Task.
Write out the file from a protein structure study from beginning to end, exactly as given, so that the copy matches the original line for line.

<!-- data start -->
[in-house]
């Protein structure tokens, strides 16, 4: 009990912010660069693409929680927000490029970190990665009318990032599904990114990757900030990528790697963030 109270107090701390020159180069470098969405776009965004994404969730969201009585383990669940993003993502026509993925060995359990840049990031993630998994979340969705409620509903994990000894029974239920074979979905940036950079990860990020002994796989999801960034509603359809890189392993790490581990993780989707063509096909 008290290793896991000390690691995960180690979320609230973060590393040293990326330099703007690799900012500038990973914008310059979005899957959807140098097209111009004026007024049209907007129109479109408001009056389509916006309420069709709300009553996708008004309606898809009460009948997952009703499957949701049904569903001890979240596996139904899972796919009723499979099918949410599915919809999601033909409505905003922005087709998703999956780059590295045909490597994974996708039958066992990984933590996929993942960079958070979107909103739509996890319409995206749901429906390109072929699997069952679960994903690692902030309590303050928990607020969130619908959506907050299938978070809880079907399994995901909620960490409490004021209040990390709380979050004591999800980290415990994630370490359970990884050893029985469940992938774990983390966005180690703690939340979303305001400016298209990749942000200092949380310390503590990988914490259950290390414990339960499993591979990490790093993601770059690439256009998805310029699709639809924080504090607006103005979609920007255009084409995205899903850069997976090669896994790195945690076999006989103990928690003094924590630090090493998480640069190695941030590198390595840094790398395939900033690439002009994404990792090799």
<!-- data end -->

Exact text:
[in-house]
């Protein structure tokens, strides 16, 4: 009990912010660069693409929680927000490029970190990665009318990032599904990114990757900030990528790697963030 109270107090701390020159180069470098969405776009965004994404969730969201009585383990669940993003993502026509993925060995359990840049990031993630998994979340969705409620509903994990000894029974239920074979979905940036950079990860990020002994796989999801960034509603359809890189392993790490581990993780989707063509096909 008290290793896991000390690691995960180690979320609230973060590393040293990326330099703007690799900012500038990973914008310059979005899957959807140098097209111009004026007024049209907007129109479109408001009056389509916006309420069709709300009553996708008004309606898809009460009948997952009703499957949701049904569903001890979240596996139904899972796919009723499979099918949410599915919809999601033909409505905003922005087709998703999956780059590295045909490597994974996708039958066992990984933590996929993942960079958070979107909103739509996890319409995206749901429906390109072929699997069952679960994903690692902030309590303050928990607020969130619908959506907050299938978070809880079907399994995901909620960490409490004021209040990390709380979050004591999800980290415990994630370490359970990884050893029985469940992938774990983390966005180690703690939340979303305001400016298209990749942000200092949380310390503590990988914490259950290390414990339960499993591979990490790093993601770059690439256009998805310029699709639809924080504090607006103005979609920007255009084409995205899903850069997976090669896994790195945690076999006989103990928690003094924590630090090493998480640069190695941030590198390595840094790398395939900033690439002009994404990792090799």